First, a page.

Artists | Issues | CD Reviews | Interviews | Concert Reviews | DVD/Video Reviews | Book Reviews | Who We Are | Staff | Home
Progressive Rock CD Reviews



Review by Gary Hill

The more I hear from Phideaux the more I’m convinced they are one of the coolest bands around. I keep digging back into their older material here and am never disappointed. This disc might not be quite as strong as some of their other discs, but in actuality it has some incredible music on it. These guys have an uncanny ability to combine moody progressive rock with a pop sensibility and make it work. What can you say except that if you pick up a Phideaux album, I don’t care which one, you can’t go wrong.

This review is available in book format (hardcover and paperback) in Music Street Journal: 2008  Volume 5 at

Track by Track Review
A piano based balladic approach is joined by some more spacey elements. The music gets more powerful as the vocals enter and this is an organic but quite cool track that has a lot in common with modern Marillion and Porcupine Tree. It’s quite beautiful at times. The segment with layered vocals is especially nice, but this whole song works quite well. It drops way down to a stripped down version of itself later and when they build it up from there it has a bit of a space rock texture to it.

Have You Hugged Your Robot?
A rather Beatles turned hard rock approach leads this off. We get a riff from “Hall of the Mountain King” and they move out into a catchy and very cool space rock styled jam. This is like Jelly Fish meets Hawkwind. As good as the first track was this blows it totally out of the water. It’s catchy and fun and yet quirky. I also hear some Kraftwerk and Klaatu on this.
A Storm of Cats
Well, here we get another powerful and yet catchy jam. This has elements of The Beatles, hints of Procol Harum, echoes of modern Mariilion and bits of Pink Floyd in the mix. It just continues the trend of one great song after another.

Never Gonna Go
This comes in with a dramatically powerful instrumental journey. They drop it back for the verse. This is a little over the top in terms of its theatrical approach. Still, it’s got a Celtic sort of feel to it and has some ties to early Pink Floyd. I like this a lot, despite the fact that it’s a little too much in some points. It gets pretty powerful later on, too.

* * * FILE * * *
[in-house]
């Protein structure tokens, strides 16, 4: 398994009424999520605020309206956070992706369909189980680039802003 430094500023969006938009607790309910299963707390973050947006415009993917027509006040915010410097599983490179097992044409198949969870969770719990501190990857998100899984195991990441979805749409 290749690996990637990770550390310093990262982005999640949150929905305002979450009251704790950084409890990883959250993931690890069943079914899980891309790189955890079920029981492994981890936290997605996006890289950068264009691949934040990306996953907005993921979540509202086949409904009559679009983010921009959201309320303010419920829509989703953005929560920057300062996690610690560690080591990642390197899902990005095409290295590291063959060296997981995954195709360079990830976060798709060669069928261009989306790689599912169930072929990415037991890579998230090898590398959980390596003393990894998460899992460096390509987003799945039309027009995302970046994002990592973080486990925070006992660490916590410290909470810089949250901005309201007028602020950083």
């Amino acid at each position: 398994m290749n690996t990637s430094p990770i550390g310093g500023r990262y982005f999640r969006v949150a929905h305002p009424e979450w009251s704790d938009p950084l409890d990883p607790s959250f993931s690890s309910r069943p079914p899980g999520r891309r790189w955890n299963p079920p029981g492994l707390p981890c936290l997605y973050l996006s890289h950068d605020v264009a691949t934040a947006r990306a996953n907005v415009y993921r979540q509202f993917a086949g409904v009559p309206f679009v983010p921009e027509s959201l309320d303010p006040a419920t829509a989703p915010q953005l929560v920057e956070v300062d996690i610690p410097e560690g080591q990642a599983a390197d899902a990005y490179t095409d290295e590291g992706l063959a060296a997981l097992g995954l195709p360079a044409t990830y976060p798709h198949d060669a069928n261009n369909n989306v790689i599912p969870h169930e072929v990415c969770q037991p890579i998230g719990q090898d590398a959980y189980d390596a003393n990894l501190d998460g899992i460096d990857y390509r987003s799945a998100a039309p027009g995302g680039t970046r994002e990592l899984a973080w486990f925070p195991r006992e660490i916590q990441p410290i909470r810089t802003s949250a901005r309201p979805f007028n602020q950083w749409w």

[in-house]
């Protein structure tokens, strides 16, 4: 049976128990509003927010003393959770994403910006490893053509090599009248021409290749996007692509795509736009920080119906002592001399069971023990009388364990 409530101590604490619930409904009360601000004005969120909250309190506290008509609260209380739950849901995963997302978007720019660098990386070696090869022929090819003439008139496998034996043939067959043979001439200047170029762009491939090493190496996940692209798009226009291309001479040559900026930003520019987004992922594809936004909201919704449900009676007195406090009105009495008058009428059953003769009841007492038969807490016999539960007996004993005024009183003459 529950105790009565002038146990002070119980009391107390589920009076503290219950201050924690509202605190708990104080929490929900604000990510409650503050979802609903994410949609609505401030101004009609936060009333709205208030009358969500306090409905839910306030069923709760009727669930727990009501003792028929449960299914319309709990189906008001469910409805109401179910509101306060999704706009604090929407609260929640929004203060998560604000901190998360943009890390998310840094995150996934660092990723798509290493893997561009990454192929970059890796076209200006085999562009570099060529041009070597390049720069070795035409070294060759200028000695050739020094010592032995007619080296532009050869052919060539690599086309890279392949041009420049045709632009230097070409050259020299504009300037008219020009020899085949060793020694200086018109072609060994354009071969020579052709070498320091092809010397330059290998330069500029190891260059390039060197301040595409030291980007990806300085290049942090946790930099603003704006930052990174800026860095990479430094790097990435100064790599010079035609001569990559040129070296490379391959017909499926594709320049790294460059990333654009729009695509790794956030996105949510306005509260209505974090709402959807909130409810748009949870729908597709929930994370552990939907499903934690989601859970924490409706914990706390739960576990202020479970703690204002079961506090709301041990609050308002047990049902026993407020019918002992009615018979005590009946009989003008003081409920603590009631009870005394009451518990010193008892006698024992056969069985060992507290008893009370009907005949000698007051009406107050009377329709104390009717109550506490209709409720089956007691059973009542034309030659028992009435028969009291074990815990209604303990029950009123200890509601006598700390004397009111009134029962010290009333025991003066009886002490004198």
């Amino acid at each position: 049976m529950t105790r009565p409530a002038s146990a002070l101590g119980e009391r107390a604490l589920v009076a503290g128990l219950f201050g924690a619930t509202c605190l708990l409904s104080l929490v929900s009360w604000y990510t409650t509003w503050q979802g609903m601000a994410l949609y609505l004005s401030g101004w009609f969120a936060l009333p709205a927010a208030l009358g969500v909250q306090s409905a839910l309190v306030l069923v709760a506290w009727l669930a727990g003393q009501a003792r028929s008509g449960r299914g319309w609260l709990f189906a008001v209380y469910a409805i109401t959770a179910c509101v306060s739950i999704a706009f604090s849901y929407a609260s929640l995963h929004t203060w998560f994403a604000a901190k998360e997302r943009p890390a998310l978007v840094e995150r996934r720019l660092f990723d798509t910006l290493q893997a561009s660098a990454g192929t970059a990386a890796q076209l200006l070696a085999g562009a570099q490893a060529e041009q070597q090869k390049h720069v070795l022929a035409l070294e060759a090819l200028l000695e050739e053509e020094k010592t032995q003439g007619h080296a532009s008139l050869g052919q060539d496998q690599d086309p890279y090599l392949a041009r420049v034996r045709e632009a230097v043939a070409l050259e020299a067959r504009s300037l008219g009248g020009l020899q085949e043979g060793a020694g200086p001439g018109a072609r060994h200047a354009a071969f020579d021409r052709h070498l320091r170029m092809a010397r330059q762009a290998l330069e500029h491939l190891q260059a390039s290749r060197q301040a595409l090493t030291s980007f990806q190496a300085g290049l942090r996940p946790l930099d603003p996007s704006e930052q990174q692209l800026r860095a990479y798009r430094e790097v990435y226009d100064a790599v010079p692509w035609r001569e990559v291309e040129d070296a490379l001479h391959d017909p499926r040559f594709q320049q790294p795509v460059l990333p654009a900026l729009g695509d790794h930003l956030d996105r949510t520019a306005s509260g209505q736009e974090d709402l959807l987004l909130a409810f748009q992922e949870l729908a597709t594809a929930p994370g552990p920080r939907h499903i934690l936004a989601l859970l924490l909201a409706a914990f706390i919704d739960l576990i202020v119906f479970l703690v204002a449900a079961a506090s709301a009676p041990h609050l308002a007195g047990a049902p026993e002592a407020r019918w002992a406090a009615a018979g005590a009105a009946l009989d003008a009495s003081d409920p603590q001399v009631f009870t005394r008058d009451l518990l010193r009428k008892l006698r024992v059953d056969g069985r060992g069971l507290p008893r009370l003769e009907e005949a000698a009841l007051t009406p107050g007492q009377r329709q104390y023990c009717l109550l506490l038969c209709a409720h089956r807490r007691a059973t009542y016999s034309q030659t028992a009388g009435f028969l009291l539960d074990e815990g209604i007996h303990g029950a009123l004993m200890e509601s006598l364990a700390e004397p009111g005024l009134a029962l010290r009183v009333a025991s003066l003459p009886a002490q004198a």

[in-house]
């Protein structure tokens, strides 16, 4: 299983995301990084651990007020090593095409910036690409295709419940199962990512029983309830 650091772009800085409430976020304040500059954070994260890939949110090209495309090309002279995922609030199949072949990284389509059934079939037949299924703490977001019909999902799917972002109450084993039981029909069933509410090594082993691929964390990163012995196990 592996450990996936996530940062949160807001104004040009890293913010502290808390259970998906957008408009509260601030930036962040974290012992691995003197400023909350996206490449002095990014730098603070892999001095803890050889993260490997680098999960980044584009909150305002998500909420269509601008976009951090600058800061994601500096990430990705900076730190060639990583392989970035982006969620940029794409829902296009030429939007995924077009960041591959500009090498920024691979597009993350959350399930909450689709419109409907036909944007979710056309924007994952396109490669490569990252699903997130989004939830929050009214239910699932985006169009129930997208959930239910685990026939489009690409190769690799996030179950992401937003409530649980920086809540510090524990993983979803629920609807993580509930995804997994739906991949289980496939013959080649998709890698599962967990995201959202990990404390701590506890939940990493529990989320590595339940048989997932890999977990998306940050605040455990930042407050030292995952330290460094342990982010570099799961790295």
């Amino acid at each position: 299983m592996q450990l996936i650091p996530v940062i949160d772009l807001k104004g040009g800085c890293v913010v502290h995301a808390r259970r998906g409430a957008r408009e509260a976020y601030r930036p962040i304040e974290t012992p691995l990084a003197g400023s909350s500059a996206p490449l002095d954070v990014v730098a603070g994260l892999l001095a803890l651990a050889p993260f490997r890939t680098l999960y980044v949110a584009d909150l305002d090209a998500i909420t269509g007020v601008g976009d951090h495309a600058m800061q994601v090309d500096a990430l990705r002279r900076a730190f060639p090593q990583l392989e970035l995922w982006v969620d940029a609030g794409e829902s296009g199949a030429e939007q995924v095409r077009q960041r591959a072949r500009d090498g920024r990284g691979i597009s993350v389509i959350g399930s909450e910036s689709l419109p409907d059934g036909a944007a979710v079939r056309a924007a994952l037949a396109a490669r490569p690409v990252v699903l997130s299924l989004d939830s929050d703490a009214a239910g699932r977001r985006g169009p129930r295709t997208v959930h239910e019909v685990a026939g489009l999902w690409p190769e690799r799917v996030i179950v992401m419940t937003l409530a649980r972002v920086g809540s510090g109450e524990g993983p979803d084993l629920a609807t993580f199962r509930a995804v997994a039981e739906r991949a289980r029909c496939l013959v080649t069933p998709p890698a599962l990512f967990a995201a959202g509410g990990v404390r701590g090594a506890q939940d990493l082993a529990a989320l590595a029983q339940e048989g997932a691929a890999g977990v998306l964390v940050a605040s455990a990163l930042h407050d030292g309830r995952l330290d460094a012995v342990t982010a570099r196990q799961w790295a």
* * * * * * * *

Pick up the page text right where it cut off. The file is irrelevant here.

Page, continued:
I love the cool rhythmic structure that drives this and the science fiction infused keyboards that whirr over the top of this. When they move it out into the song proper I hear Beatles elements but also some sounds that are more akin to Klaatu. This gets quite a cool treatment with varying vocals coming over here and there. The closing jam on this is sort of one part Pink Floyd and one part Porcupine Tree.
There's Only One of You
The early portions of this song don’t do that much for me. When they power out, though and it gets a lot more involved it’s just plain incredible.
Here’s another track that has the more is more approach. This starts in a stripped down balladic approach that works only so well. When they bring it up, though, there’s a great science fiction weirdness meets progressive rock style. That section vindicates the rest of the number.
Sick Of Me
This is a powerhouse jam that’s just somewhat raw but very cool There’s a B-52’s sort of texture at times, but this is definitely progressive rock. The keyboard solo is especially noteworthy. A killer “robot” voice segment later reminds me of Alan Parsons, ELO and Klaatu rolled in with some Pink Floyd.
In Search of Bitter Ore
Leaner and much like early Pink Floyd, this is cool and a nice change of pace. It’s a point where the less is more tactic works. They do create some additional layers mid-song, but I think this one works as well as it does partly because of their restraint.
Body To Space
Here’s another where they make minimalism work. The opening segments are based on a quirky piano and vocal sound. They build it up into some cool space rock later and then drop it back to an acoustic guitar based excursion with whispy female vocals. This is shifted out later to a textural sort of journey that’s quite cool.
Watching Machine
In a total change of pace this is space meets psychedelia. It’s high energy, quirky and fun. I wouldn’t consider it as my favorite track here, but it’s quite cool.
Run Singing Tiger
I mentioned The B-52’s a few tracks back. The lyrical hook on this really reminds me of their song “Roam.” Of course that’s the only comparison. This comes in as a fairly stripped down journey and turns more powered up as they continue onward. It’s another strong cut, although perhaps a bit less successful than some of the other material.
This is started with a voice speaking to the group from the control booth. It sounds so huge it’s almost like the voice of God. In any event, what we get for a track is a moody piano based ballad that has a lot of Pink Floyd and Porcupine Tree in it. This is pretty and works quite well to create a satisfying conclusion to the disc.
You'll find extra content from this artist in the Music Street Journal members area.
More CD Reviews
Metal/Prog Metal
Progressive Rock

   Creative Commons License
   This work is licensed under a Creative Commons Attribution 3.0 United States License.

    © 2024 Music Street Journal                                                                           Site design and programming by Studio Fyra, Inc./